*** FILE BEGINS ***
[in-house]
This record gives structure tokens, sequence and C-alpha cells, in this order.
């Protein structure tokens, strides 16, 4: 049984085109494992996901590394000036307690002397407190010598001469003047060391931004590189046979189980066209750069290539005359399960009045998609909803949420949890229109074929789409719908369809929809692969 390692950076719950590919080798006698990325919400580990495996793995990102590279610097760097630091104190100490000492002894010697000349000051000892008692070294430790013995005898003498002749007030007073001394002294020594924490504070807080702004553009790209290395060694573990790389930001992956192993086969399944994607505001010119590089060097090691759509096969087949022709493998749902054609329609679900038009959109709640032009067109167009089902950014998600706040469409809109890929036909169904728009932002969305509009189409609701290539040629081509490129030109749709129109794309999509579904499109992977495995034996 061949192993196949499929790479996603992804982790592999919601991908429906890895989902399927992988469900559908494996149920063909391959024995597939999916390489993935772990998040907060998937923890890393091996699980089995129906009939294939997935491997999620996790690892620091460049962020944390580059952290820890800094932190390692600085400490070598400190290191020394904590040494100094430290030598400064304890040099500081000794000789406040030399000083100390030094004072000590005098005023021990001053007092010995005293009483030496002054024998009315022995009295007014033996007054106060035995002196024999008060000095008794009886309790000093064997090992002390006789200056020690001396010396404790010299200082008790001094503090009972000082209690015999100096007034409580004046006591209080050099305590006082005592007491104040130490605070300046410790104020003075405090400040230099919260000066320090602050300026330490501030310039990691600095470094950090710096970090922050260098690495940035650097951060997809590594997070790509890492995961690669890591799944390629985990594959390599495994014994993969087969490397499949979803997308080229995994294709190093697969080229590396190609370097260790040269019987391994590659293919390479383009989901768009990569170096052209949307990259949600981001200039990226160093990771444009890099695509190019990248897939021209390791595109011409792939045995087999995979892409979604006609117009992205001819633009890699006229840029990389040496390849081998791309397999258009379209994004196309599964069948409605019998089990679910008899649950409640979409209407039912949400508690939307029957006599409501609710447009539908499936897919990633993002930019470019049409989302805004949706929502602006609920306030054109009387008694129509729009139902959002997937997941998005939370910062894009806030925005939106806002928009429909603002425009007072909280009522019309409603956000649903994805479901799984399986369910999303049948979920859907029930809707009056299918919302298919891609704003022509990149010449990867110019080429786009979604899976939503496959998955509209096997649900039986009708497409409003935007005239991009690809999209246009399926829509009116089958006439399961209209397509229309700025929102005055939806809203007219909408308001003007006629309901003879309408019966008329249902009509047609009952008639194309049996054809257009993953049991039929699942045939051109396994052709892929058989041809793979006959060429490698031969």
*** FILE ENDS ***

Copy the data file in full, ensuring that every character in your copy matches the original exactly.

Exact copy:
[in-house]
This record gives structure tokens, sequence and C-alpha cells, in this order.
């Protein structure tokens, strides 16, 4: 049984085109494992996901590394000036307690002397407190010598001469003047060391931004590189046979189980066209750069290539005359399960009045998609909803949420949890229109074929789409719908369809929809692969 390692950076719950590919080798006698990325919400580990495996793995990102590279610097760097630091104190100490000492002894010697000349000051000892008692070294430790013995005898003498002749007030007073001394002294020594924490504070807080702004553009790209290395060694573990790389930001992956192993086969399944994607505001010119590089060097090691759509096969087949022709493998749902054609329609679900038009959109709640032009067109167009089902950014998600706040469409809109890929036909169904728009932002969305509009189409609701290539040629081509490129030109749709129109794309999509579904499109992977495995034996 061949192993196949499929790479996603992804982790592999919601991908429906890895989902399927992988469900559908494996149920063909391959024995597939999916390489993935772990998040907060998937923890890393091996699980089995129906009939294939997935491997999620996790690892620091460049962020944390580059952290820890800094932190390692600085400490070598400190290191020394904590040494100094430290030598400064304890040099500081000794000789406040030399000083100390030094004072000590005098005023021990001053007092010995005293009483030496002054024998009315022995009295007014033996007054106060035995002196024999008060000095008794009886309790000093064997090992002390006789200056020690001396010396404790010299200082008790001094503090009972000082209690015999100096007034409580004046006591209080050099305590006082005592007491104040130490605070300046410790104020003075405090400040230099919260000066320090602050300026330490501030310039990691600095470094950090710096970090922050260098690495940035650097951060997809590594997070790509890492995961690669890591799944390629985990594959390599495994014994993969087969490397499949979803997308080229995994294709190093697969080229590396190609370097260790040269019987391994590659293919390479383009989901768009990569170096052209949307990259949600981001200039990226160093990771444009890099695509190019990248897939021209390791595109011409792939045995087999995979892409979604006609117009992205001819633009890699006229840029990389040496390849081998791309397999258009379209994004196309599964069948409605019998089990679910008899649950409640979409209407039912949400508690939307029957006599409501609710447009539908499936897919990633993002930019470019049409989302805004949706929502602006609920306030054109009387008694129509729009139902959002997937997941998005939370910062894009806030925005939106806002928009429909603002425009007072909280009522019309409603956000649903994805479901799984399986369910999303049948979920859907029930809707009056299918919302298919891609704003022509990149010449990867110019080429786009979604899976939503496959998955509209096997649900039986009708497409409003935007005239991009690809999209246009399926829509009116089958006439399961209209397509229309700025929102005055939806809203007219909408308001003007006629309901003879309408019966008329249902009509047609009952008639194309049996054809257009993953049991039929699942045939051109396994052709892929058989041809793979006959060429490698031969």